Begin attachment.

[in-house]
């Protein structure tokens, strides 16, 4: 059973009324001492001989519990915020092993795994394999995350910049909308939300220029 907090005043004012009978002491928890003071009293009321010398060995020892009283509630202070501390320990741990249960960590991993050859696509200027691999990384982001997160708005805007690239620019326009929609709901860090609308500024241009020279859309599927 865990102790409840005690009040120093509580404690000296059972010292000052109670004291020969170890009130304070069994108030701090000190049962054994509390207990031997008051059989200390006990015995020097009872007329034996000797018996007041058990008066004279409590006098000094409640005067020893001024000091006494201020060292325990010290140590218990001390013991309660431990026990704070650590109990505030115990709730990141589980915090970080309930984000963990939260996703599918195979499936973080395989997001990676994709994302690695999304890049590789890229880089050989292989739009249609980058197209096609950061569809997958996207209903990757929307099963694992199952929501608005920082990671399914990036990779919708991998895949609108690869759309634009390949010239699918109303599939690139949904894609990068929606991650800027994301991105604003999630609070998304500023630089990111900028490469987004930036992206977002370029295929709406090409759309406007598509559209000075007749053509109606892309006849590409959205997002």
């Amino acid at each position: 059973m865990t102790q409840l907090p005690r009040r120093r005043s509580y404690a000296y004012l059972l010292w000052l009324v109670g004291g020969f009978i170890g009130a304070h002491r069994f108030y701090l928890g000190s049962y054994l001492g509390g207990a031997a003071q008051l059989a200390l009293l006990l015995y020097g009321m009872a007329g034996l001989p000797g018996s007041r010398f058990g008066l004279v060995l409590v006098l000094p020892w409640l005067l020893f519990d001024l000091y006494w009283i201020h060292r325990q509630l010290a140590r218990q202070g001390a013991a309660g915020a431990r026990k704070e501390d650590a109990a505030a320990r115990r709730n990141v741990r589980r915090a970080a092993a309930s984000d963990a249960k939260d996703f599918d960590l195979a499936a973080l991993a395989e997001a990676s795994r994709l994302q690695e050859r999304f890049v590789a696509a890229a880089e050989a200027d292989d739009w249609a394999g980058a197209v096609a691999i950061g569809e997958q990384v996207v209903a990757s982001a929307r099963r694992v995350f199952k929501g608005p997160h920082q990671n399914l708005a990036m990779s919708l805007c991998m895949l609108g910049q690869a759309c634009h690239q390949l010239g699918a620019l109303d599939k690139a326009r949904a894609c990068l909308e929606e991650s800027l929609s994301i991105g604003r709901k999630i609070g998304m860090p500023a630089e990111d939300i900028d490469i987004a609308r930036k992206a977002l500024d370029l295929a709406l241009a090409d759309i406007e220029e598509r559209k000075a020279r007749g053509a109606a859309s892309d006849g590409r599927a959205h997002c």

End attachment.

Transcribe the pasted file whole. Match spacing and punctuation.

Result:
[in-house]
């Protein structure tokens, strides 16, 4: 059973009324001492001989519990915020092993795994394999995350910049909308939300220029 907090005043004012009978002491928890003071009293009321010398060995020892009283509630202070501390320990741990249960960590991993050859696509200027691999990384982001997160708005805007690239620019326009929609709901860090609308500024241009020279859309599927 865990102790409840005690009040120093509580404690000296059972010292000052109670004291020969170890009130304070069994108030701090000190049962054994509390207990031997008051059989200390006990015995020097009872007329034996000797018996007041058990008066004279409590006098000094409640005067020893001024000091006494201020060292325990010290140590218990001390013991309660431990026990704070650590109990505030115990709730990141589980915090970080309930984000963990939260996703599918195979499936973080395989997001990676994709994302690695999304890049590789890229880089050989292989739009249609980058197209096609950061569809997958996207209903990757929307099963694992199952929501608005920082990671399914990036990779919708991998895949609108690869759309634009390949010239699918109303599939690139949904894609990068929606991650800027994301991105604003999630609070998304500023630089990111900028490469987004930036992206977002370029295929709406090409759309406007598509559209000075007749053509109606892309006849590409959205997002």
């Amino acid at each position: 059973m865990t102790q409840l907090p005690r009040r120093r005043s509580y404690a000296y004012l059972l010292w000052l009324v109670g004291g020969f009978i170890g009130a304070h002491r069994f108030y701090l928890g000190s049962y054994l001492g509390g207990a031997a003071q008051l059989a200390l009293l006990l015995y020097g009321m009872a007329g034996l001989p000797g018996s007041r010398f058990g008066l004279v060995l409590v006098l000094p020892w409640l005067l020893f519990d001024l000091y006494w009283i201020h060292r325990q509630l010290a140590r218990q202070g001390a013991a309660g915020a431990r026990k704070e501390d650590a109990a505030a320990r115990r709730n990141v741990r589980r915090a970080a092993a309930s984000d963990a249960k939260d996703f599918d960590l195979a499936a973080l991993a395989e997001a990676s795994r994709l994302q690695e050859r999304f890049v590789a696509a890229a880089e050989a200027d292989d739009w249609a394999g980058a197209v096609a691999i950061g569809e997958q990384v996207v209903a990757s982001a929307r099963r694992v995350f199952k929501g608005p997160h920082q990671n399914l708005a990036m990779s919708l805007c991998m895949l609108g910049q690869a759309c634009h690239q390949l010239g699918a620019l109303d599939k690139a326009r949904a894609c990068l909308e929606e991650s800027l929609s994301i991105g604003r709901k999630i609070g998304m860090p500023a630089e990111d939300i900028d490469i987004a609308r930036k992206a977002l500024d370029l295929a709406l241009a090409d759309i406007e220029e598509r559209k000075a020279r007749g053509a109606a859309s892309d006849g590409r599927a959205h997002c």